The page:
Hailing from Indonesia, tempeh is made from fermented soybeans, which bind together as a result of the natural culturing process. It’s also one of the best vegan protein sources out there. Not only is it high in protein and low in fat, but it’s also a good source of calcium and iron. Some find it a little bitter, but steaming tempeh for a few minutes before preparing it gets rid of that. It can be stir-fried, baked, and crumbled. Try it in this sweet and sour tempeh recipe.
Protein per 100 grams: 20 grams
Edamame is the Japanese name for immature soybeans often served as an appetizer at restaurants. It has a slightly sweet, nutty flavor that can be eaten on its own with a pinch of salt or added to bowls, salads, and soups. Edamame is high in protein, plus it’s a good source of folate, vitamin A, and fiber. Like tofu and tempeh, it contains iron and calcium.
It’s also one of the few plant-based foods that’s a complete protein.
“A complete protein is a protein that includes all nine essential amino acids,” Gorin explains. Amino acids are the building blocks of protein. The body needs 20 in order to function properly, but only nine are considered essential.
“Examples [of complete plant proteins] include tofu, edamame, and hemp seeds. You don’t need to worry about marrying together amino acids within the same meal. Rather eat a balanced diet with a variety of food groups and these are likely to balance out,” she adds?
Protein per cup: 17 grams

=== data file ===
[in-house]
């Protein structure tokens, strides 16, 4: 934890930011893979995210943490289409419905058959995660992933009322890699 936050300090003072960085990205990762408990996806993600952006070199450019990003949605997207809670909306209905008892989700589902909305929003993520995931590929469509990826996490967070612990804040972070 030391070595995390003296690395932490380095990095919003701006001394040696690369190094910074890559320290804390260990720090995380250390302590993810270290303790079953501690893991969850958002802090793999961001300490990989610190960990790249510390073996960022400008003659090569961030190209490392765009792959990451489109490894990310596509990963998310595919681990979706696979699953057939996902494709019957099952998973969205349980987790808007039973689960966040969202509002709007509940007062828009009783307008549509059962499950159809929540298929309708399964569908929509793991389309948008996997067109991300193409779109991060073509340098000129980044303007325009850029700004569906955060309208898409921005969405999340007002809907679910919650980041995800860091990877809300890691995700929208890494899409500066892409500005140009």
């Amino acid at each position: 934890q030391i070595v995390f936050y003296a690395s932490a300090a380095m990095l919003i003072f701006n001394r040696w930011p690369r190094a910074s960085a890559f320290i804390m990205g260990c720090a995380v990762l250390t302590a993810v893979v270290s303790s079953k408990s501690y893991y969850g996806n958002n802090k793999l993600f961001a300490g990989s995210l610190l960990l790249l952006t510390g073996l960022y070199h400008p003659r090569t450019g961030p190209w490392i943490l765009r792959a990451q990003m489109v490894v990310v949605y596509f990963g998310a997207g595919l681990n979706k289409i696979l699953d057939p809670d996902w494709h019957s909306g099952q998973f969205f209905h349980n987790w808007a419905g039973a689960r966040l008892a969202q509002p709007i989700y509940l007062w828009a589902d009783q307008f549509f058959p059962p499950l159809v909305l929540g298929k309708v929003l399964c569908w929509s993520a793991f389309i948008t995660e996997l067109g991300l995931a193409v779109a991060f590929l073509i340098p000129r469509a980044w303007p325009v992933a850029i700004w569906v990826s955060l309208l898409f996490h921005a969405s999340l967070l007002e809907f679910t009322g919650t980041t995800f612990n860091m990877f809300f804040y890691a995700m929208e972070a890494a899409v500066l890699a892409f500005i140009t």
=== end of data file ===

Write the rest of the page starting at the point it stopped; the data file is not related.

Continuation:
With so many varieties, what’s not to love about lentils? Brown lentils hold their shape, so add them to salads, soups, and grain bowls or try using them to make lentil loaf, burgers, or meatballs. Beluga lentils, named for their caviar-like appearance, retain their shape and an al-dente texture. Red lentils break down when cooked, so they shine in creamy stews and curries. Plus, they’re one of the best vegan protein sources out there! All types of lentils are high in protein (they’re over 25 percent protein!) and fiber, low in fat, and rich in iron, folate, and manganese. They also contain compounds known as phytochemicals, which can help protect against heart disease.
Protein per cooked cup: 18 grams
Black beans, kidney beans, chickpeas, pinto beans, great northern beans… Every bean has a unique flavor, taste, and texture (and it’s estimated that there are more than 400 edible varieties!) and we love them for it. They’re also one of the best vegan protein sources you can eat. Generally, beans are high in protein and fiber, which helps you feel fuller longer, and low in fat. According to the American Heart Association, a fiber-rich diet can help protect against heart disease. Beans also contain complex carbohydrates, iron, folate, phosphorous, and potassium.
Protein per cooked cup: About 15 grams